The good life has been known by other names throughout history, most apparent in our country as “the pursuit of happiness,” “the American Dream,” or simply “freedom.” And while this pursuit is regularly conceived of as a private, individual endeavor, the good life is primarily a social vision — not simply an expression of our own “little worlds,” but the world as a whole.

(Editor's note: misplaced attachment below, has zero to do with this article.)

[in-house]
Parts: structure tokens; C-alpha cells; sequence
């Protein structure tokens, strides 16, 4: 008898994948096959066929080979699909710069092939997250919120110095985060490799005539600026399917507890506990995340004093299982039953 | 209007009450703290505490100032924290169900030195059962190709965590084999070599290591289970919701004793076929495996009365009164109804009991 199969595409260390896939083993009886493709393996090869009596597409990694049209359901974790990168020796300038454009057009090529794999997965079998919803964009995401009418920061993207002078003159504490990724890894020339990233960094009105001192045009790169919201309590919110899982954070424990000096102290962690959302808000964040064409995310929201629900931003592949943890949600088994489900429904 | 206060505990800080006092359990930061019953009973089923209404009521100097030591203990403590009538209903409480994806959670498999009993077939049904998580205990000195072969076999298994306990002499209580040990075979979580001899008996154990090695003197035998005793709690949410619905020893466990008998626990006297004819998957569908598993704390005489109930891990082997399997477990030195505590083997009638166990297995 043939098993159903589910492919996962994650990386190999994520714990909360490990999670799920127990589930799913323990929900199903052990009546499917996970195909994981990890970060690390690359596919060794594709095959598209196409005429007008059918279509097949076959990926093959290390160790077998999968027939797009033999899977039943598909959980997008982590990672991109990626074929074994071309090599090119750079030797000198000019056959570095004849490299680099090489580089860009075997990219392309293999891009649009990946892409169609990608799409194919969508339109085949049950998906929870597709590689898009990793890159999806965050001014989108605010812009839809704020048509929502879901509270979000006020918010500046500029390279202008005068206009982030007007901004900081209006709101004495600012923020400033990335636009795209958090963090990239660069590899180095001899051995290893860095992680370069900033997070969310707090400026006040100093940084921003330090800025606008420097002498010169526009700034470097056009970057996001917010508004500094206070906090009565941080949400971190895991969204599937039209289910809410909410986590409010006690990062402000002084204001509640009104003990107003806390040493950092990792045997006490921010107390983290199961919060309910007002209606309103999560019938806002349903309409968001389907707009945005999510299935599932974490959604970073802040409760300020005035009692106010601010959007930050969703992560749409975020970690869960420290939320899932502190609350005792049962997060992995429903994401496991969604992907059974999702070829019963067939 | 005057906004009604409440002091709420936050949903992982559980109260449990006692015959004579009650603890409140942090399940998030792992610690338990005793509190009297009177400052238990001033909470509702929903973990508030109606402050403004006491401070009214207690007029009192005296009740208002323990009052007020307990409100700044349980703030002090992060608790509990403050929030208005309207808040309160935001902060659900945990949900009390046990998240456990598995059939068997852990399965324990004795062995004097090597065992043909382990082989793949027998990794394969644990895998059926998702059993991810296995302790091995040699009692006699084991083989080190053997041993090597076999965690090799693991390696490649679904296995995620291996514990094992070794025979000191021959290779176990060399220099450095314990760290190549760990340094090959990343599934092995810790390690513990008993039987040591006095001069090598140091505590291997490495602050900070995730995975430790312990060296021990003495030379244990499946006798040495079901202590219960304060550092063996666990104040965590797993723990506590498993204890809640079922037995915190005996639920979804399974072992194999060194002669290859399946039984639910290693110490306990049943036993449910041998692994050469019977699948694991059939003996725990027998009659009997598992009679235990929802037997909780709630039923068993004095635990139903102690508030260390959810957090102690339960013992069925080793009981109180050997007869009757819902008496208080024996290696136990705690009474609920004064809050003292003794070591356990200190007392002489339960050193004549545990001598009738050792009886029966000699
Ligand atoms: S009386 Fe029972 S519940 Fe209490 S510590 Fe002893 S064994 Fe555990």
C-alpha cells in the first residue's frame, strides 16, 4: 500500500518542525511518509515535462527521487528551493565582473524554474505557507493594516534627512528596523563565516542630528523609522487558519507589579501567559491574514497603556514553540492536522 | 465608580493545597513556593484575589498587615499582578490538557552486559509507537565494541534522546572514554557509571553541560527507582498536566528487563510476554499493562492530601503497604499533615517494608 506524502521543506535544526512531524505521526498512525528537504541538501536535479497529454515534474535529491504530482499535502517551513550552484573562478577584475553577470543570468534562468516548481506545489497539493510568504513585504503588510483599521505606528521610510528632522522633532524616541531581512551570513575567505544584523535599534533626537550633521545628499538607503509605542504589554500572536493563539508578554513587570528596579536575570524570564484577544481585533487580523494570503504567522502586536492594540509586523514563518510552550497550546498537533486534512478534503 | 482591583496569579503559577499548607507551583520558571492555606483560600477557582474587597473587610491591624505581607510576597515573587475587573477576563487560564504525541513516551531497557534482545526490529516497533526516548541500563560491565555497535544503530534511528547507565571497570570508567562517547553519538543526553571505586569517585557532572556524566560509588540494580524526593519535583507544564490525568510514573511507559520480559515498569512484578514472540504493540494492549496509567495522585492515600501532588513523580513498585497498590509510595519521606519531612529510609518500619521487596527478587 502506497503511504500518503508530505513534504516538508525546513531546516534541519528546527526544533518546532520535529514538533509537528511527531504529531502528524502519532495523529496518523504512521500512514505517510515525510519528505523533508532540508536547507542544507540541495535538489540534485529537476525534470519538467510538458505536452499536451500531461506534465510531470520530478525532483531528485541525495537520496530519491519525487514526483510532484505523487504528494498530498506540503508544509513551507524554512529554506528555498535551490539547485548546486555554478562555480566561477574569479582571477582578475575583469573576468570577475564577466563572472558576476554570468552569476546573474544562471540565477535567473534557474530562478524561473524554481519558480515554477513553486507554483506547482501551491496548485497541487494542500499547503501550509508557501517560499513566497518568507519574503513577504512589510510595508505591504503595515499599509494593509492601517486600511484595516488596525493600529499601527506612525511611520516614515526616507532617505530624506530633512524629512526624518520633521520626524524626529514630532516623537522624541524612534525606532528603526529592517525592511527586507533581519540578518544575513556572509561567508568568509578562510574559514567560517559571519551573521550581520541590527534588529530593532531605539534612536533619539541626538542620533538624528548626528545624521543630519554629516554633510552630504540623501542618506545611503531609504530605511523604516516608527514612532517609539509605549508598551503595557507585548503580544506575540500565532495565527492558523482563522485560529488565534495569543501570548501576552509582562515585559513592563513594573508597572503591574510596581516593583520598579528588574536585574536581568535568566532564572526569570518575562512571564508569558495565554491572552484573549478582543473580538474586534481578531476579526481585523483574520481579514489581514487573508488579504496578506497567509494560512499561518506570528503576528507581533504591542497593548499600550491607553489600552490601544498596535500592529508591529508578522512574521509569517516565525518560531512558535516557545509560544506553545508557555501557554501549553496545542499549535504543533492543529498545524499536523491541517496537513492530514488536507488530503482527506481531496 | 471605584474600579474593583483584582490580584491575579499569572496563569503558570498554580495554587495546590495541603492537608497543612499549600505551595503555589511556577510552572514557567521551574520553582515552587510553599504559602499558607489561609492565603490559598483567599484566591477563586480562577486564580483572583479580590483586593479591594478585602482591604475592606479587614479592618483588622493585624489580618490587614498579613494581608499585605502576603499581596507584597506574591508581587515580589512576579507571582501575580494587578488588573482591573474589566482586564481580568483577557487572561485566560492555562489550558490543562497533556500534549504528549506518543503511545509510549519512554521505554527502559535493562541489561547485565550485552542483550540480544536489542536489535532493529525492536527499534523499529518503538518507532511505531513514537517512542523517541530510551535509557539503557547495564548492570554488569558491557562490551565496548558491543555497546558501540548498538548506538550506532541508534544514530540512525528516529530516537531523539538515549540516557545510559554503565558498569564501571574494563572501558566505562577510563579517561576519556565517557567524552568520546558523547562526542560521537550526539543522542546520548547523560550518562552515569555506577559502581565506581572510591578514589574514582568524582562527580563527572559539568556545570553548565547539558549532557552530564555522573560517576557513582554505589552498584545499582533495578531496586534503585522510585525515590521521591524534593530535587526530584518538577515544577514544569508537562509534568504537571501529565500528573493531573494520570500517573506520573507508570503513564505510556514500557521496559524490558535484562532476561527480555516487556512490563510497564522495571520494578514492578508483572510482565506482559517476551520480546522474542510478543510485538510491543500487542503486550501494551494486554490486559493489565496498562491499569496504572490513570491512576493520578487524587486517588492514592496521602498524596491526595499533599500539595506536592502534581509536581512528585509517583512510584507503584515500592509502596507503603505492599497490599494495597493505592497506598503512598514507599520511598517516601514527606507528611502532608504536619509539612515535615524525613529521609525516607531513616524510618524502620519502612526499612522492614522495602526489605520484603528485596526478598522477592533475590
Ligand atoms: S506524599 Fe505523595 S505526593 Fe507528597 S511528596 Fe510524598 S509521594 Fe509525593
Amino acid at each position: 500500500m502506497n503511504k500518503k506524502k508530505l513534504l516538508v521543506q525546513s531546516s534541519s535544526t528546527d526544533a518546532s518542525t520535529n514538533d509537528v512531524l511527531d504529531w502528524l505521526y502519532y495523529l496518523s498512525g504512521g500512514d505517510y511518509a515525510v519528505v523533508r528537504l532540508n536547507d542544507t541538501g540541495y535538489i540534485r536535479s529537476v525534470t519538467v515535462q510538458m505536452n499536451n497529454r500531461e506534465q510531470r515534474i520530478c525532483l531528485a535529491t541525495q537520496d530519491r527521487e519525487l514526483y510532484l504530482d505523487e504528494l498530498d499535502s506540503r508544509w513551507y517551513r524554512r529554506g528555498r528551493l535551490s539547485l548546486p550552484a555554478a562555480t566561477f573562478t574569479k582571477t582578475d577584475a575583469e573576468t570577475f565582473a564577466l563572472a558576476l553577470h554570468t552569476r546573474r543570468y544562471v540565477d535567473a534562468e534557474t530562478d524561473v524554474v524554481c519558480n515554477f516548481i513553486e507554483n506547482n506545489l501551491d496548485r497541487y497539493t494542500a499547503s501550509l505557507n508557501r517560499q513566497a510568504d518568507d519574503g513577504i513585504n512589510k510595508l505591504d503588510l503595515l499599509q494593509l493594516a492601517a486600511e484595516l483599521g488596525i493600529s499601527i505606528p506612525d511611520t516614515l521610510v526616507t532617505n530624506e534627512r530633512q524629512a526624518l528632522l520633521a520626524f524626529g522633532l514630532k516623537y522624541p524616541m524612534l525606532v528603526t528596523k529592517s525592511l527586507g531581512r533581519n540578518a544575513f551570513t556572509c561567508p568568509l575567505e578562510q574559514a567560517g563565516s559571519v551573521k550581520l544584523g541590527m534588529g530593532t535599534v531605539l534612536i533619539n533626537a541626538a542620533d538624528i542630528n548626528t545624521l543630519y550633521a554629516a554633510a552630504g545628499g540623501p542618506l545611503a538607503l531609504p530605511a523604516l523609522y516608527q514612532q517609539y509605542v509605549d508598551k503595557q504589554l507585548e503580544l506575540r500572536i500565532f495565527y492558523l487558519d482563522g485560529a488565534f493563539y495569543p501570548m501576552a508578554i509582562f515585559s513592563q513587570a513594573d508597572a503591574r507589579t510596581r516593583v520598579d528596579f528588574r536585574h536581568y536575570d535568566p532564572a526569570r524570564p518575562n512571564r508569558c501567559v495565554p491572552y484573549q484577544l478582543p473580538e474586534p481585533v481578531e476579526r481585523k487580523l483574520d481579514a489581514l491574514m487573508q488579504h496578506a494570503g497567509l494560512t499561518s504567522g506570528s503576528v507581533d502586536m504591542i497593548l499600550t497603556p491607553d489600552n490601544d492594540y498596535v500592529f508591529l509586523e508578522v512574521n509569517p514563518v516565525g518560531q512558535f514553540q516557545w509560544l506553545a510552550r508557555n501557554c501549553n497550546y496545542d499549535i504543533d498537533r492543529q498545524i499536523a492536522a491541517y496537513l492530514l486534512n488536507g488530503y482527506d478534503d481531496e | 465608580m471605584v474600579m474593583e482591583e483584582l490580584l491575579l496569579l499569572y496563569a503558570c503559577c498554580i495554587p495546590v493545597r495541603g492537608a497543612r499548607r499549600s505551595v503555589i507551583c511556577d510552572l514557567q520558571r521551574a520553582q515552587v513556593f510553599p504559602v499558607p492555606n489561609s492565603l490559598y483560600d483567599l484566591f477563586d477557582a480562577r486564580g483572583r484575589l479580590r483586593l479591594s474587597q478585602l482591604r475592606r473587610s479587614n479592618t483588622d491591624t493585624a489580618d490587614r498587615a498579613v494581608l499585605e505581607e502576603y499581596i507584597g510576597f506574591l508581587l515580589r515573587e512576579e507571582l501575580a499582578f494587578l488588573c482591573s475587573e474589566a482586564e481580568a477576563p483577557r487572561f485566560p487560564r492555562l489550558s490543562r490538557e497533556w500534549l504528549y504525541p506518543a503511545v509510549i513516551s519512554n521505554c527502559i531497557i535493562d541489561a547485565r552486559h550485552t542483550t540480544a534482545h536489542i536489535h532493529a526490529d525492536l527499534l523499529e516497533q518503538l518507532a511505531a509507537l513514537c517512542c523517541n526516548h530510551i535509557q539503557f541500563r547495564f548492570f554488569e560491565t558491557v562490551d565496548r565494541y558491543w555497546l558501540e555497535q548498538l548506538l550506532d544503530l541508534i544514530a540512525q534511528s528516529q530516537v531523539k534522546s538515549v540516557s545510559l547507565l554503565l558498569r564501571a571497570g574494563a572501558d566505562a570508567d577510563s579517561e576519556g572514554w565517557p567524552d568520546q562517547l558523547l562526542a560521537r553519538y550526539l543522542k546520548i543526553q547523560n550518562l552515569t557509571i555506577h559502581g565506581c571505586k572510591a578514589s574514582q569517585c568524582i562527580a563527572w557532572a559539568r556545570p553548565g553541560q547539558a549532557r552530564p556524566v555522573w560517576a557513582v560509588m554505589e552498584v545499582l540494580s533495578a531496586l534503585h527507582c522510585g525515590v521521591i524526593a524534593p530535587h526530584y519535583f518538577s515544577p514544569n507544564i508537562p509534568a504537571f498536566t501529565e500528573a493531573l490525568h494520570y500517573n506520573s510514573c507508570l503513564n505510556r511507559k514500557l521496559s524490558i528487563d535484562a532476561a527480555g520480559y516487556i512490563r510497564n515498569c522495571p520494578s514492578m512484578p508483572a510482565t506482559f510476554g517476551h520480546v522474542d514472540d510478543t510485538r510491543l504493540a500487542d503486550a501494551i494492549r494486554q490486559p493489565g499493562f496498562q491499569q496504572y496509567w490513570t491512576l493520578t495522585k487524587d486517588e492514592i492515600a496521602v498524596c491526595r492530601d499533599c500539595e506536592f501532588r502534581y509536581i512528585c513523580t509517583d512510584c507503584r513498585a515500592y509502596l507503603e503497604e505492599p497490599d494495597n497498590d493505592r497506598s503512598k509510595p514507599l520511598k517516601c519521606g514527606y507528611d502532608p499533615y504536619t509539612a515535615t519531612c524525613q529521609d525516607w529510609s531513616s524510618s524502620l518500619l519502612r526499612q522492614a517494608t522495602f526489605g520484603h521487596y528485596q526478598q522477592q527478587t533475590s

In his final letter, Peter wants to protect the church from false teachers (ch. 2) and skeptics (ch. 3) who were offering competing visions of the good life. Of the false teachers, Peter says they “promise them freedom, but they themselves are slaves of corruption” (2 Pet. 2:19). Their vision—as all false teaching does—indulges the self and denies Jesus as the Lord and giver of the good life (cf. John 10:10). Peter calls their vision a “destructive heresy” (2 Pet. 2:1). Heresy, according to Alister McGrath “is about being master of our own universe, choosing the way things are—or at least the way we would like them to be.” Peter wants to remind the church that freedom is found in a life of “virtue” rooted in the knowledge (i.e., the love) of Jesus and will one day be experienced in full when Jesus returns to usher them into his “eternal kingdom” (2 Pet. 1:11).